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Can you be too much of an authentic leader

Can you be too much of an authentic leader?


I recently ran a Women’s Leadership Development programme, and we talked about the power of being your authentic self to be a better leader.  When we can be ourselves we are less stressed and worried about things, we make better decisions, listen better and generally understand people and situations.  In this same programme, we also discussed whether you can be too much of an authentic leader, and how does that fit comfortably with professionalism?  Here are my suggestions for solving that puzzle, and finding your happy medium to be both.


What do we mean by Authenticity?

My suggestion is that Authenticity is the notion of ‘true self’ – I know who I am and have a consistent way of operating. Authentic Leaders understand their biggest leadership attributes, accurately reflect aspects of their inner selves, and exercise control over the expression of their authentic selves.


People want to be led by someone “real”. Take a look at some recent political leaders across the world.  Although their behaviours may be (potentially) divisive, what their supporters see in those leaders is a real, authentic person.  Authentic leaders develop trust through honest relationships and promote openness through a consistent way of operating; creating a psychologically safe environment through consistent behaviour and responses that other people can start to predict or anticipate.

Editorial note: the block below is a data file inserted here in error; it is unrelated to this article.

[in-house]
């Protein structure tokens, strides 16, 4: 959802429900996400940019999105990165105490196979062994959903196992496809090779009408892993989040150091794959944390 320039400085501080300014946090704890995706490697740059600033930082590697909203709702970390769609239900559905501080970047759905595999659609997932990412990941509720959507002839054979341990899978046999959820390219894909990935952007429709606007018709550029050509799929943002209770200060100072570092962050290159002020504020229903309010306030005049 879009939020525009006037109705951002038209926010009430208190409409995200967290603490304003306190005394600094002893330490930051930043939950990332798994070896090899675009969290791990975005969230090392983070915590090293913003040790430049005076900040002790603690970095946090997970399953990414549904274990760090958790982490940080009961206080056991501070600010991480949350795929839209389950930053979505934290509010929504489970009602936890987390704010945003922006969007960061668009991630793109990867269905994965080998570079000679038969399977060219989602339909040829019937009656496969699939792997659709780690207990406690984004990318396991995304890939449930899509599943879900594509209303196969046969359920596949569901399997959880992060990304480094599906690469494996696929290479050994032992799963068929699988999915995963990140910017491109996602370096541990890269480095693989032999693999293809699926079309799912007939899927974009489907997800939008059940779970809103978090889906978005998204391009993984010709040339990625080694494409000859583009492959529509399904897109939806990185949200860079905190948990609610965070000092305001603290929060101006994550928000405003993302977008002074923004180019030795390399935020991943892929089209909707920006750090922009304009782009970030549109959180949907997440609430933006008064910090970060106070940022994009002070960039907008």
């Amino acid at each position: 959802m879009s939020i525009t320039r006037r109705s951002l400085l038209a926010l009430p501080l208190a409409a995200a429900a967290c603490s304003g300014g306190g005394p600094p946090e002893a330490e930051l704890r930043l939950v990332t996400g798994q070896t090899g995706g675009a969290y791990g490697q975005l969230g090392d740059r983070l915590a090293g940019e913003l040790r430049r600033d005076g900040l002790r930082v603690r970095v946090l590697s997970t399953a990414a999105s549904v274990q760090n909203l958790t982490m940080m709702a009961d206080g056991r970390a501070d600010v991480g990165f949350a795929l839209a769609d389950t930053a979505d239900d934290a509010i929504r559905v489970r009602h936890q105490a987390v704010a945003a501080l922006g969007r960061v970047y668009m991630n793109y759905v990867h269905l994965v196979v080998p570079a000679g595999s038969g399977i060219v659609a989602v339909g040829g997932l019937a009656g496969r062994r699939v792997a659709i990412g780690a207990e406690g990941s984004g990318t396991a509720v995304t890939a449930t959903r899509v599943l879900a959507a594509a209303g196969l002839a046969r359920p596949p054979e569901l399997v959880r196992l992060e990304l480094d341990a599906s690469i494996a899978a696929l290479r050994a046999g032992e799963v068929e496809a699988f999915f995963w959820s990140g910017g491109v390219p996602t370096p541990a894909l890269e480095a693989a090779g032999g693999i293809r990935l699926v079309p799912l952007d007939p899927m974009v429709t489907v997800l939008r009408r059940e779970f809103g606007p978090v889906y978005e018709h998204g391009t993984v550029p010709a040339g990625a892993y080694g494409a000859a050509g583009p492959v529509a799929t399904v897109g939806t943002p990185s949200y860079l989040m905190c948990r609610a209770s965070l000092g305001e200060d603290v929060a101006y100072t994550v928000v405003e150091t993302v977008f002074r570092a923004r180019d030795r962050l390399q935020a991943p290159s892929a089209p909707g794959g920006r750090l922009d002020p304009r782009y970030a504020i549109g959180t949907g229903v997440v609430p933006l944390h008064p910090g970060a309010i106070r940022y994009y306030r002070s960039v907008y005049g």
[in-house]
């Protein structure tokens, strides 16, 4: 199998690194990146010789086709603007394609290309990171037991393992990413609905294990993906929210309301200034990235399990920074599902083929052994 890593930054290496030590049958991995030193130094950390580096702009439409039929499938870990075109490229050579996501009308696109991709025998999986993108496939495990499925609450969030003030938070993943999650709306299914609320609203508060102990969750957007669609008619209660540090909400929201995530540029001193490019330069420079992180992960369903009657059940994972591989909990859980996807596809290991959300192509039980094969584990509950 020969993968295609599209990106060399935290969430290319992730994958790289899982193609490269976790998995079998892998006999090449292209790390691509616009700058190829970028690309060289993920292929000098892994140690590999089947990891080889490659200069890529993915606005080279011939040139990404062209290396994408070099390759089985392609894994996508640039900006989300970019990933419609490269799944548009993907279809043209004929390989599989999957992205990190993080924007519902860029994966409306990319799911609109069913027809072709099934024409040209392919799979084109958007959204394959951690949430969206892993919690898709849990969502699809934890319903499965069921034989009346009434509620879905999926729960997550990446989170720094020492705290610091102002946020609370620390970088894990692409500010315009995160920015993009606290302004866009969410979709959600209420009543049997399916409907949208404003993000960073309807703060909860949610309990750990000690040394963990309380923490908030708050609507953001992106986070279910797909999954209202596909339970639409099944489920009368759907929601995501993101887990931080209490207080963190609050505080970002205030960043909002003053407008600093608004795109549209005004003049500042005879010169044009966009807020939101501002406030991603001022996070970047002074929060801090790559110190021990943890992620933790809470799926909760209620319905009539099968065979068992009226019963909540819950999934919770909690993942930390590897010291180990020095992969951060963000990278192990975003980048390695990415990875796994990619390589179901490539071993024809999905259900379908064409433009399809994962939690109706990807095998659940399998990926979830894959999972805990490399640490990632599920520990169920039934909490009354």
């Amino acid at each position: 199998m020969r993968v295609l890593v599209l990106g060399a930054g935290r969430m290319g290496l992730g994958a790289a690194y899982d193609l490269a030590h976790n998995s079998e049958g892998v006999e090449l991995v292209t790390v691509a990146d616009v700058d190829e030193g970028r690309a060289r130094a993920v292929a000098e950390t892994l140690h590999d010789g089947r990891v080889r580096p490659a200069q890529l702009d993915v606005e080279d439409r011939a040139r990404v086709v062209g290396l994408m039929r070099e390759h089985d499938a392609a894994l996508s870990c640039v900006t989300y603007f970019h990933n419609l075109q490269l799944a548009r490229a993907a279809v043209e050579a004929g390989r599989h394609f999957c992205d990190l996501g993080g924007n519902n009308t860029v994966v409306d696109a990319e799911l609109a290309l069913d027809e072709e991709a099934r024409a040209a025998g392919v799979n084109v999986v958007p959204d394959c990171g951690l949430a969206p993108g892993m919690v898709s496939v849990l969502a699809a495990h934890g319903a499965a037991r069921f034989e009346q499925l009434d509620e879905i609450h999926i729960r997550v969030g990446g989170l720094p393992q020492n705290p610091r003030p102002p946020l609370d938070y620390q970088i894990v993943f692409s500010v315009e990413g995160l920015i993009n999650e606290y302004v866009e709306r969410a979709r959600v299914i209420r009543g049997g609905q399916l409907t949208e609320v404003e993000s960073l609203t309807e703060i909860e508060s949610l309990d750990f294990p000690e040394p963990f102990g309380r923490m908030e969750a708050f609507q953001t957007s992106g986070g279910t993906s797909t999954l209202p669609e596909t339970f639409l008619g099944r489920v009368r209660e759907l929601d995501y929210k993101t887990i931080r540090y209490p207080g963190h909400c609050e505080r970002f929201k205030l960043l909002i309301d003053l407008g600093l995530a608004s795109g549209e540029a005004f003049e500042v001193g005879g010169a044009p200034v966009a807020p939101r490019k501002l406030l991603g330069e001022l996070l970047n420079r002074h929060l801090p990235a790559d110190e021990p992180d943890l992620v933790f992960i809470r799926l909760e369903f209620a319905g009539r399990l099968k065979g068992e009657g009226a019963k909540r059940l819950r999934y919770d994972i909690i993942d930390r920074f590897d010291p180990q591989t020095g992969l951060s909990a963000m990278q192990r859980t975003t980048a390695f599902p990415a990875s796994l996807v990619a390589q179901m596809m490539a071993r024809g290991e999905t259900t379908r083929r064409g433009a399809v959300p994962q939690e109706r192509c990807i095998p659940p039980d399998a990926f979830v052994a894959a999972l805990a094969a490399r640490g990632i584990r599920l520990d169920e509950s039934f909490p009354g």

The Authenticity and Professionalism Dilemma

Going back to my recent leadership programme, what became apparent was how people perceived authenticity and professionalism, with too much authenticity leading to unprofessional behaviour.  It could be seen as a single dimension like this:


High = unprofessional ——————————————————————————————- Low = professional

Authentic Behaviour


We sometimes confuse Authenticity and Professionalism and believe they are two ends of the same dimension, and the challenge I heard was “How can I be authentic and still be professional, there’s no way I can be myself and be taken seriously in work?”


This is a misconception.  Professionalism and Authenticity are two different traits.  The Merriam-Webster dictionary defines professionalism as “the conduct, aims, or qualities that characterize or mark a profession or a professional person”.  That’s not the same as being authentic which the same dictionary defines as “ true to one’s own personality, spirit, or character”.

View authenticity and professionalism, not as a single dimension but as two paradoxical traits that when used together give the person a greater range of behaviours to be more effective.  Those people who are both authentic and professional at the same time can develop the most respect from other people as they are believable (true to themselves) and credible (exhibiting professionalism) at the same time.


Knowing when to dial up, or dial down your authentic self